Have you ever been to a website, and before you can submit or view information, you have had to verify that you are not a robot?
While this might be a bit annoying (of course you are not a robot!) there is a very good reason for doing this – to stop automated software, or “bots” from abusing the website. There is any number of “bad actors” out there who would like to exploit weaknesses in your site.
To try and sort the humans from the bots, CAPTCHA was invented as a way of testing who you were: man or a machine. CAPTCHA is an acronym that stands for Completely Automated Public Turing Test to Tell Computers and Humans Apart.
In the bad old days CAPTCHAs were usually images of squiggly text or numbers that you had to read and type into a text box, like the image below. They were not very friendly or pretty.
In 2009 Google acquired one of the CAPTCHA systems called reCaptcha. In the words of Google:
reCAPTCHA is a free service that protects your website from spam and abuse. reCAPTCHA uses an advanced risk analysis engine and adaptive CAPTCHAs to keep automated software from engaging in abusive activities on your site. It does this while letting your valid users pass through with ease.
reCaptcha is more user-friendly, asking users to verify you are not a robot by showing the user squares of images, and asking the user to select ones that meet a criterion, such as those having a street sign in them. You first tick the “I’m not a robot” box and then complete the test.
So, if you have a public facing website that allows users to view or submit information, you will probably be interested in stopping bots from running amok by using something like reCaptcha. What if your publicly facing form is using K2. Not to worry, you can quite easily add reCaptcha to your K2 forms.
The first thing you will need is a google account. If you don’t have one, visit Google and create one.
Then visit the reCaptcha site and click on the Get reCaptcha button and enter your Google login details.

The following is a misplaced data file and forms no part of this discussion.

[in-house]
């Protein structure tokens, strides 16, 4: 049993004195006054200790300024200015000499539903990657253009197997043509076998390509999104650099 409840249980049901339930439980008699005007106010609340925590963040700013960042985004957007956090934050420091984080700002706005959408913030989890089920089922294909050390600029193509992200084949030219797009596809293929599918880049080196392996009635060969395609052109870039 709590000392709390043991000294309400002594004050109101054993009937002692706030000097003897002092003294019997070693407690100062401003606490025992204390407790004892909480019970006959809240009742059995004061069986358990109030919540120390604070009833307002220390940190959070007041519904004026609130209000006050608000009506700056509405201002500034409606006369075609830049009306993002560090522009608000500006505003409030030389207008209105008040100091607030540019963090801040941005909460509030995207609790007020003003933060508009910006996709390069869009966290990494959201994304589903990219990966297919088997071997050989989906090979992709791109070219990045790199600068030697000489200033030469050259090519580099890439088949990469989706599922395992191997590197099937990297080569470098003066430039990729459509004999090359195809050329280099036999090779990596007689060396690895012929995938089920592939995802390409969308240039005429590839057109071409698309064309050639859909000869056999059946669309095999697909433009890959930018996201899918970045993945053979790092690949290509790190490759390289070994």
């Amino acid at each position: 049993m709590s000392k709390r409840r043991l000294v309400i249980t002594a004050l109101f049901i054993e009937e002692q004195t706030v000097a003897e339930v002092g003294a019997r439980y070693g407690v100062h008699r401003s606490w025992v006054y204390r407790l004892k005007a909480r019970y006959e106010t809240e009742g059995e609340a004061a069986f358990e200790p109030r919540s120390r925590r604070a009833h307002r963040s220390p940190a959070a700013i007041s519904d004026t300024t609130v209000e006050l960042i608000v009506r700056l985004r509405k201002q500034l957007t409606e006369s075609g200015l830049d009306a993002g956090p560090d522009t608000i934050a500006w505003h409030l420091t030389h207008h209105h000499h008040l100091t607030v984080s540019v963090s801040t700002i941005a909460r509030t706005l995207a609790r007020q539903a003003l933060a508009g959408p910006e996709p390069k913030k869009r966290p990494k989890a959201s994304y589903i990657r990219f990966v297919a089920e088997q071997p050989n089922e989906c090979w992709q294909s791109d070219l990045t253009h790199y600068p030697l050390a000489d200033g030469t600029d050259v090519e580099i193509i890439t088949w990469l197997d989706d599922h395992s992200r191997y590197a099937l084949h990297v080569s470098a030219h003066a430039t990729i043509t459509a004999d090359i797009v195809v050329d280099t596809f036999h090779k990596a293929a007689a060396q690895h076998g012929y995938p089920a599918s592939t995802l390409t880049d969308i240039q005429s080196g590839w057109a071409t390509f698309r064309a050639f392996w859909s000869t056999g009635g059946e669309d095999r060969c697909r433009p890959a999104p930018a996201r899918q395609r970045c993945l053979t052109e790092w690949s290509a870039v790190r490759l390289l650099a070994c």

Once you have logged in you will need to register your site. Give it a label and select the reCaptcha V2 option. You will need to enter the domain name for your K2 site (e.g. denallix.com)
Once you have done this you will be shown the information needed to add reCaptcha to your site.
To add reCaptcha to your K2 form follow these steps:
- Create a new view (e.g. named “Google.Recaptcha.Verify.Item”)
- Add a data label to the view named “Recaptcha Script Data Label”
- Add an expression to your data label and add the following script to the expression, taking care to replace the highlighted value with your site key obtained above
- Make sure you mark your data label as a literal
- Add another data label called “Result Data Label”
At this point you can run your view, and you should be able to verify you are not a robot. When you are verified your Result Data Label should have a long string in it:
Great! You have verified you are not a robot, however, this is only half the story. Even though Google has returned a response (that long string), you have not fully verified. This is because you need to send that response off to Google now and get back a final confirmation. To do this you will need to call Googles https://www.google.com/recaptcha/api/siteverify URL. The best and easiest way to do this is via a K2 REST service.